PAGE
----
Joakim says that he realised for a long time that things were not right. He was forced to listen to a lot of excuses and lies and was powerless to do anything.
“My wife managed to keep working for a long time. She was even a manager for a while. She drank the most at weekends. But, of course, I sometimes found her off her head after work.”
They wanted to have children, but they had to wait for a long time. They had almost given up hope when she became pregnant, and their son was finally born in 2001. Joakim remembers thinking that she would now have to stop drinking. During the first six months after the birth, Sara was unwell and off work. She received treatment but continued to drink on the sly. It was hard for Joakim to bear this, as he was beginning to realise that his wife was an alcoholic.
“It was no longer possible to deny that she had a problem. I thought and hoped that my love for her would be enough to make her stop drinking.”
When their son was 3, Sara entered a treatment centre at the instigation of her employer, which had now understood the seriousness of the situation. Joakim says that he was on the verge of a breakdown at this time.
“I couldn’t take any more. I used to shout at my son for little things like spilling milk. I had an incredible need for control at this time. I made her blow into a breathalyser every day to check her drinking. Later, I forced her to take Antabus. But it didn’t stop her drinking. It just made her feel worse. It was like a self-playing piano that we both kept going. My spitefulness supported her abuse! Sara never became violent when she drank. She used to fall asleep. Basically, our relationship was very destructive.”
They reached a turning point when Joakim went away on a week’s respite for carers and began to realise how he actually felt. He petitioned for divorce and he and Sara separated. Shortly before the divorce was to be finalised, Sara showed signs of having recovered.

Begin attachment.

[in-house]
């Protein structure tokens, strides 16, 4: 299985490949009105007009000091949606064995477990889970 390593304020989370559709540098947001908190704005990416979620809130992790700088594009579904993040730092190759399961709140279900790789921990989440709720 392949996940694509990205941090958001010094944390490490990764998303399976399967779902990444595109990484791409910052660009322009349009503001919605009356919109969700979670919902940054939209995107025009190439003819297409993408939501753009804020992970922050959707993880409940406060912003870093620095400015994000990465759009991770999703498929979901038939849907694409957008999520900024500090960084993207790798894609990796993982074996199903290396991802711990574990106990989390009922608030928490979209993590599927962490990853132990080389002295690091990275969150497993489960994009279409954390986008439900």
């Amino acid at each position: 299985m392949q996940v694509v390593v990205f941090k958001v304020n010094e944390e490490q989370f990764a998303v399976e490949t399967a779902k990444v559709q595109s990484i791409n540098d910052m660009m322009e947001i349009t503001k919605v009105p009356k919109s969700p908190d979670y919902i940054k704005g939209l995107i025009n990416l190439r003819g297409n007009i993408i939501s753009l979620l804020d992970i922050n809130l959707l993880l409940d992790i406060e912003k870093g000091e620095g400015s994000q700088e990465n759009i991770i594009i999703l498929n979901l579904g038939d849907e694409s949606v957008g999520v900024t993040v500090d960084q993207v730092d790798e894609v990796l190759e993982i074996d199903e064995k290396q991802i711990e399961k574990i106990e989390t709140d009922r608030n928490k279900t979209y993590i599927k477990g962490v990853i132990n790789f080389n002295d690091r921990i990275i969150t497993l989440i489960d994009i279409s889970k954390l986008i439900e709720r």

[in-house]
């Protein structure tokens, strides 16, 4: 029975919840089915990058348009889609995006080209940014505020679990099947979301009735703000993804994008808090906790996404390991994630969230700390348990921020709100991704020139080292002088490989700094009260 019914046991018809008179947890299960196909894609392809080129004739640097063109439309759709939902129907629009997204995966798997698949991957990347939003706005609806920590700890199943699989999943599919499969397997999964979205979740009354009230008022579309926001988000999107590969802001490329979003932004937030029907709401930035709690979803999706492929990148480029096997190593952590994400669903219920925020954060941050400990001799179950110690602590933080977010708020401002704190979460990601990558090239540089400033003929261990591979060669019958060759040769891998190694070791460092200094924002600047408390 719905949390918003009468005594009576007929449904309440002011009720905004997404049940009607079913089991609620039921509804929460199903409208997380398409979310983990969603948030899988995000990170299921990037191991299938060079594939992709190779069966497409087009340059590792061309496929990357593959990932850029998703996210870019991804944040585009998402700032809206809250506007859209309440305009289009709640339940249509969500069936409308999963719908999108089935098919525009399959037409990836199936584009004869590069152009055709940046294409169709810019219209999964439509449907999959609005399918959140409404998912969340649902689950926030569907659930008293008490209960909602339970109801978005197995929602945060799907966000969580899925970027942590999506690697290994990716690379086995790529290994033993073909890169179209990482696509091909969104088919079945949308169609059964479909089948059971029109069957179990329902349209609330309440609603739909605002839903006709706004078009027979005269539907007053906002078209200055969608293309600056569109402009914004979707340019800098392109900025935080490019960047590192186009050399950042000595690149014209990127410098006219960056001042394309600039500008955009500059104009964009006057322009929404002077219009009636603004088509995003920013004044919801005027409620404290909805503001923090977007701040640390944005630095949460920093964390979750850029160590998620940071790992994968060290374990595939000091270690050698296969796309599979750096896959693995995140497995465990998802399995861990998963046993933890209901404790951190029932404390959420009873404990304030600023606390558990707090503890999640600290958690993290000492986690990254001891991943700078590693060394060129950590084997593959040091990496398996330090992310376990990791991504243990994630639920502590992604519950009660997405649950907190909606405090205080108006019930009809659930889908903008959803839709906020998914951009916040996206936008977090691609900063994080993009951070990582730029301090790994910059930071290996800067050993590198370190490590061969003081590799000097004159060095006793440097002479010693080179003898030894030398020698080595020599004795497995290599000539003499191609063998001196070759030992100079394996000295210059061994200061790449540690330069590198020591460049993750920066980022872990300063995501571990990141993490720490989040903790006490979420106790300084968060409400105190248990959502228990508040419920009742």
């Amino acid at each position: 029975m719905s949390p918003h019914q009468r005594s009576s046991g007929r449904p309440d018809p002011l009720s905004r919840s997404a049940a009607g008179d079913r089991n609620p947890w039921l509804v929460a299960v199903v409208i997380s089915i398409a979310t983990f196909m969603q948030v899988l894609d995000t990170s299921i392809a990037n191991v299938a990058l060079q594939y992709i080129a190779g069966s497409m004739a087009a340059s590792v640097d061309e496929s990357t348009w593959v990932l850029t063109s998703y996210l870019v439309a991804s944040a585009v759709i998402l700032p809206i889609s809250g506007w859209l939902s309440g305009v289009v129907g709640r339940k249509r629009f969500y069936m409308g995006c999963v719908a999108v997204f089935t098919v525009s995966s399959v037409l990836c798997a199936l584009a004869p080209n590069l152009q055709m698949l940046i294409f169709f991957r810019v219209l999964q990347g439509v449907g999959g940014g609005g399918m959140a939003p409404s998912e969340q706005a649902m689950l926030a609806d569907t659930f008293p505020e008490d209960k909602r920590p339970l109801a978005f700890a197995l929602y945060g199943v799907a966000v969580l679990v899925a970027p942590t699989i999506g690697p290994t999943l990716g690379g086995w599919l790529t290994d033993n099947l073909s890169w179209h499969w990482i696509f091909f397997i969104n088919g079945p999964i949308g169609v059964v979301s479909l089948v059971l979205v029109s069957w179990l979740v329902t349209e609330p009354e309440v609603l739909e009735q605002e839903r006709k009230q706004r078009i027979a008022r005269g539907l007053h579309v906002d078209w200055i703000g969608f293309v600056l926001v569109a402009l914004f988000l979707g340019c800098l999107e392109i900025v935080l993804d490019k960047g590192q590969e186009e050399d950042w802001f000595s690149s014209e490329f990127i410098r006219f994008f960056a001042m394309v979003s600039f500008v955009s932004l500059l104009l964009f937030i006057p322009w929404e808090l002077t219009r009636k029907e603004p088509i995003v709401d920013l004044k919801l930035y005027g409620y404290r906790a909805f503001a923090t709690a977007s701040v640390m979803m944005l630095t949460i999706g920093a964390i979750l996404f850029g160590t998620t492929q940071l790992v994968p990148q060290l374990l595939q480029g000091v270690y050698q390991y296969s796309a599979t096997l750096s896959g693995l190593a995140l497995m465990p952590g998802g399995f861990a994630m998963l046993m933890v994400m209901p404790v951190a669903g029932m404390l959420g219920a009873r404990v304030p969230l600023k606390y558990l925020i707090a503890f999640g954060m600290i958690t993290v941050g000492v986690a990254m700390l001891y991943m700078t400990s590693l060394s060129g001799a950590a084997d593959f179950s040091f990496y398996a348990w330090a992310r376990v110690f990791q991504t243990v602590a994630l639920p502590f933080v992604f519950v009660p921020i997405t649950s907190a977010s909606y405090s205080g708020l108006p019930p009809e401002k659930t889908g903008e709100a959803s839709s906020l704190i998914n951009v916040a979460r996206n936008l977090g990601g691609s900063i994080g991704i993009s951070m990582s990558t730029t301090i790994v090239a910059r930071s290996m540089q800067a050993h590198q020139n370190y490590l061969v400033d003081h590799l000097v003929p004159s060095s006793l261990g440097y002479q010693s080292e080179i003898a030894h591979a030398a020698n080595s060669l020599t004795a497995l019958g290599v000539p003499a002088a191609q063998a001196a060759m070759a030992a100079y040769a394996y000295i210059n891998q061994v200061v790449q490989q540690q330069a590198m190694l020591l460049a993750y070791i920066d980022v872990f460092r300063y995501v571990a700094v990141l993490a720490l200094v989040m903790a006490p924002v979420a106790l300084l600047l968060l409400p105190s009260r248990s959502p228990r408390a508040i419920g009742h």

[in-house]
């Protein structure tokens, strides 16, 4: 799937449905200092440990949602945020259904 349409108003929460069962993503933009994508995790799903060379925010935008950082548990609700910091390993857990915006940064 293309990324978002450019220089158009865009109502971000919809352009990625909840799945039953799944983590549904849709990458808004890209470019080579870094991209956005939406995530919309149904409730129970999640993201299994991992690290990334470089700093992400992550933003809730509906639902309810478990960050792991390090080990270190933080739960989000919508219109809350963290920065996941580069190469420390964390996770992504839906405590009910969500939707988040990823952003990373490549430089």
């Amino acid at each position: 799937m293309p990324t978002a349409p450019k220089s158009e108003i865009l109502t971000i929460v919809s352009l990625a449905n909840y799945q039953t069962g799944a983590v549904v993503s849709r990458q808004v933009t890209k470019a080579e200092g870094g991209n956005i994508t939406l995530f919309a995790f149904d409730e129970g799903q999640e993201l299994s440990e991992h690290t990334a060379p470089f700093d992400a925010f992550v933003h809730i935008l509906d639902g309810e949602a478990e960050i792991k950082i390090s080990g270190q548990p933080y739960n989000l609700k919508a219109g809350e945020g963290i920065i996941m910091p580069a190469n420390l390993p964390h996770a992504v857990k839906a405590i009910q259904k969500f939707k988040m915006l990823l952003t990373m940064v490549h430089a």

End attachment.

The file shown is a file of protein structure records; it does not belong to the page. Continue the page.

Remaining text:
“After the treatment centre, she started to attend AA (Alcoholics Anonymous) meetings and I found the equivalent for relatives, Al-Anon.”
The support they found in their support groups meant that they decided to get together again, and their divorce never went though.
What can one do as the relative of an addict?
“You should remember that you are unable to solve the abuse problem. The best you can do is provide support. But you can’t control, threaten or give love to influence an alcoholic. It doesn’t work. The most sensible thing you can do as a relative is to look after and change yourself. If you do that, you can break destructive patterns in your relationship as you are no longer playing the game. At first, I didn’t understand that I needed help too. As the relative of an addict, you need to meet other relatives.”
What is the strength of Al-Anon?
“The anonymity is nice. Admittedly, I have now lost a lot of my shame. Now even my work colleagues know that I am a member of Al-Anon. I also appreciate the sense of community as it is very easy to feel incredibly alone as a relative if you are unable or unwilling to talk to any outsiders. In an Al-Anon group, you can feel safe. We learn from each other. It can be difficult to see your own situation and that’s where the others help out. There are some who live with an alcoholic and choose to remain in their relationship but it is not destructive, as it was before, because they work on themselves and see life entirely differently. Reversing your situation involves being willing to work on yourself and relinquishing control and letting go.
However, this can be quite a threshold to cross before you enter the twelve-step programme. Getting help from this method is a lot to do with putting yourself in the hands of a higher power, something that is outside yourself. However, you don’t need to define this in the usual religious sense. For example, you can believe in nature. Many people also see the group as the higher power.”
What has Al-Anon meant to you?
“An incredible amount. When things were at their worst, I could do nothing more than my work. Essentially, 90% of my brain capacity was consumed by anxious thoughts. I remember feeling ill for several days at a time. The twelve steps are tools that can be applied to all situations and relationships. They have given me more energy, new thoughts and new interests. I would even go as far as to say that my career has advanced thanks to the steps. One effect has been a dramatic improvement in self-esteem. I feel that I am able to live my life totally differently. Previously, I saw life as something that happened to me and I was unable to influence what happened. Today, I make my own luck and I decide how I see life. This has made life incredibly easier for me.”
Footnote: Sara’s name has been changed in this article.
Text: Emma Danielsson